Vertebrate Predicted Distribution Mapping


One of the major objectives of the National GAP program is to document the representation of native vertebrate species in regional assesments. In order to meet this objective, we developed a spatial database of predicted species distributions throughout the state. While we don't have the resources to conduct a complete survey for every species, we do have access to a tremendous knowledge base that allows us to model distrubutions based on known range and habitat relationships. Currently the analysis includes terrestrial vertebrates, but the longterm goal is to expand the species of interest as time and resources allow.

The composition and structure of the dominant vegetation is an important and easily described measure of habitat for animals (Scott et al. 1993) and has long been used as an indirect indicator animal distributions (Austin 1991). Other biotic and abiotic factors (i.e. elevation, wetland type, and distance from standing water) can also play a major role in defining a particular species' habitat. Many studies of vertebrate species have been conducted over the years documenting this type of information. In addition, data on known ranges for vertebrate species has also been collected. This includes not only survey data records, but the cumulative field experiences of biologists who work with these species on a daily basis. If we take a habitat description, break it down into vegetative communities and other environmental factors (e.g. elevation, wetland type, etc.), and then identified those areas within a known range, we would be creating a predicted distribution map. That is essentially what we did for each terrestrial vertebrate species in North Carolina. The final step was to overlay those maps together to get a representation of biodiversity.

Why did we model only terrestrial vertebrates? Again, its a matter of resources. Realistically, we can only model a subset of all species. Terrestrial vertebrates are a logical choice because we generally know more about their habitat relationships and range extents than those of other taxa. Even so, there are over 400 terrestrial vertebrates modeled. The key to filling in the 'gaps' in the documented data is to have a thorough review by experts at every stage.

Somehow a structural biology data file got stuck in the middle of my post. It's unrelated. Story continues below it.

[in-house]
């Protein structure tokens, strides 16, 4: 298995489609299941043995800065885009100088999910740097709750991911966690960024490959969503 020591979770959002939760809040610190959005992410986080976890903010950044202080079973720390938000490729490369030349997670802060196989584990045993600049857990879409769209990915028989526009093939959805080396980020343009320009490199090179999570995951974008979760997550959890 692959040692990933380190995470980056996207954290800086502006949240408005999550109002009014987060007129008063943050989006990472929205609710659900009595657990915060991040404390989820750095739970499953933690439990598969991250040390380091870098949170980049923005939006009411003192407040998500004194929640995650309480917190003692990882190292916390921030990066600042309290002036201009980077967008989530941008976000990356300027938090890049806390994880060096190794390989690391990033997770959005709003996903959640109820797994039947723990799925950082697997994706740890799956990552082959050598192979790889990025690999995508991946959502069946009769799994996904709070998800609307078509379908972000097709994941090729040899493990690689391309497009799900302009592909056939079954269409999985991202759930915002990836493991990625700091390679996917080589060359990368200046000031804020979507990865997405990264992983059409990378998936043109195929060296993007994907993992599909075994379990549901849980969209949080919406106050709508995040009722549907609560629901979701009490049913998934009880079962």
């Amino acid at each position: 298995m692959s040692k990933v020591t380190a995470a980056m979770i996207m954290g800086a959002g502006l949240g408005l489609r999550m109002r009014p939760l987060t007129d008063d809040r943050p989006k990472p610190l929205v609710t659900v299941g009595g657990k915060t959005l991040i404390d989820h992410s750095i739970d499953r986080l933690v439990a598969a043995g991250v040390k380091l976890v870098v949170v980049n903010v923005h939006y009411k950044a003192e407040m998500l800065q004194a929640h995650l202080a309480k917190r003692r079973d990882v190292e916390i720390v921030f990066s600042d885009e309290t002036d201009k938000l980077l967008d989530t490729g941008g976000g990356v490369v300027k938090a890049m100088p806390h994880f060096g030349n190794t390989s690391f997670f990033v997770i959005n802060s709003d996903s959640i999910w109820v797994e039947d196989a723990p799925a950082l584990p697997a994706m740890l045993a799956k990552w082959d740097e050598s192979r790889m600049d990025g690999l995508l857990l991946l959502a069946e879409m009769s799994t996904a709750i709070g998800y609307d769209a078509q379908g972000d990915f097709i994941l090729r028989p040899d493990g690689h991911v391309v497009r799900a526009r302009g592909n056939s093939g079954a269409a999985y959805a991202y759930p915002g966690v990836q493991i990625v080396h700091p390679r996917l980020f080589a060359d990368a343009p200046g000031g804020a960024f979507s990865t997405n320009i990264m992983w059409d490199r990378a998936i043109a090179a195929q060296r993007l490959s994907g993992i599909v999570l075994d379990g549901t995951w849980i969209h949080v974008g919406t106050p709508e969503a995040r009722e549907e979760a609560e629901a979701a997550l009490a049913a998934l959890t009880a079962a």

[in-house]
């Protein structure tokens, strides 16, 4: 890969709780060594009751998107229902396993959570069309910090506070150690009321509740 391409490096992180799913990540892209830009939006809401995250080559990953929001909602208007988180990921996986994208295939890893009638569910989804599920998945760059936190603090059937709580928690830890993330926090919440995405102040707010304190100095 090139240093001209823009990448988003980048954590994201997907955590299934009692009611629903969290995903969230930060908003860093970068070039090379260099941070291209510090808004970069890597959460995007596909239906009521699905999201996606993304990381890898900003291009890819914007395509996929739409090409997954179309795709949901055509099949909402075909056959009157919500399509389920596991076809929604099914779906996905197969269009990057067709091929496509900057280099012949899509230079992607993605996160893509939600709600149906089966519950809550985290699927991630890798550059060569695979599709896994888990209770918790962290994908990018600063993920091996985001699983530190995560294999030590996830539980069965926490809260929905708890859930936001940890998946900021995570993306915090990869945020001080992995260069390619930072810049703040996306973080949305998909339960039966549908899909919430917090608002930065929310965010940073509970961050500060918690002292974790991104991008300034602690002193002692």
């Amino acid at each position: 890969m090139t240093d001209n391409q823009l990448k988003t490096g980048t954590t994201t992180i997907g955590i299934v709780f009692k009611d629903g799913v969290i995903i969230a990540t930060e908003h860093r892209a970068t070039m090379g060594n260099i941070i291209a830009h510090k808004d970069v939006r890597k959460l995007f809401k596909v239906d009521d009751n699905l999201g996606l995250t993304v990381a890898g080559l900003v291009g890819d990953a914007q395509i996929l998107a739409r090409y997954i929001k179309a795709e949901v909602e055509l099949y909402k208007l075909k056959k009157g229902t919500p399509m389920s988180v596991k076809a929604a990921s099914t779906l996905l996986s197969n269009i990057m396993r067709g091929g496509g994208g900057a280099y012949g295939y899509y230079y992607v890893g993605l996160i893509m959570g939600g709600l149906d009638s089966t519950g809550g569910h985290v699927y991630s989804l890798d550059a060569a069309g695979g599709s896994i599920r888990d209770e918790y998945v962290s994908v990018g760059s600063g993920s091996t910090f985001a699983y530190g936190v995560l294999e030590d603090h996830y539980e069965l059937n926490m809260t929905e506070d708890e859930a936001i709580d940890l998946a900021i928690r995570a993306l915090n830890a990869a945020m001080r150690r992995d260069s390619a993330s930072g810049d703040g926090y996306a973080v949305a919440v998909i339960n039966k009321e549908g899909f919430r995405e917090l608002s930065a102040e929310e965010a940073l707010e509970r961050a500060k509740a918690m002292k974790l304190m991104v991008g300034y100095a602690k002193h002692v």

Making The List

The first step was to develop the list of species to be modeled. We used the following criteria to develop a list and then had our reviewers make arguments to either drop or add individual species.

"Terrestrial vertebrates (birds, mammals, reptiles and amphibians) that are known to breed (5 of the last 10 years) and that are regularly occurring non-accidentals in the state of North Carolina."

The result is a list of 414 species which include:

76 amphibian spp.
193 avian spp.
75 mammalian spp.
70 reptilian spp.

Known Ranges

We used the Vertebrate Characterization Abstracts (VCA) as a starting point for developing known ranges. The VCA is a component of the Biological and Conservation Data System (BCD) developed by The Nature Conservancy and maintained by the North Carolina Natural Heritage Program in conjunction with the North Carolina Wildlife Resources Commission. It contains (among other things) occurrence data by county for each species in North Carolina. These data were developed from known occurrences and through review by knowlegeble experts. We took the county data and converted it to the EPA's EMAP hexagonal grid. There were several reasons for this. The hexagonal grid comprises of equal area cells (635 km) that are standardized for the entire nation which makes it much more desirable from a statistician's point of view. It is also the national GAP standard to facilitate regionalization of the final products. Take a closer look at Figure A for a better understanding.


Click on image to get a better view

We are coding each hexagon with one of the following values for each species.

0 Absent No data confirming presence and not believed to occur except as accidental or migrant (<10%)
1 Possible Possibility that species occurs (10%-80%)
2 Predicted Species is predicted to occur (80%-95%)
3 Confirmed Species is confidently assumed (>95%) or known to occur
4 Excluded Originally coded as either predicted or confirmed, but is not believed to occur except as accidental or migrant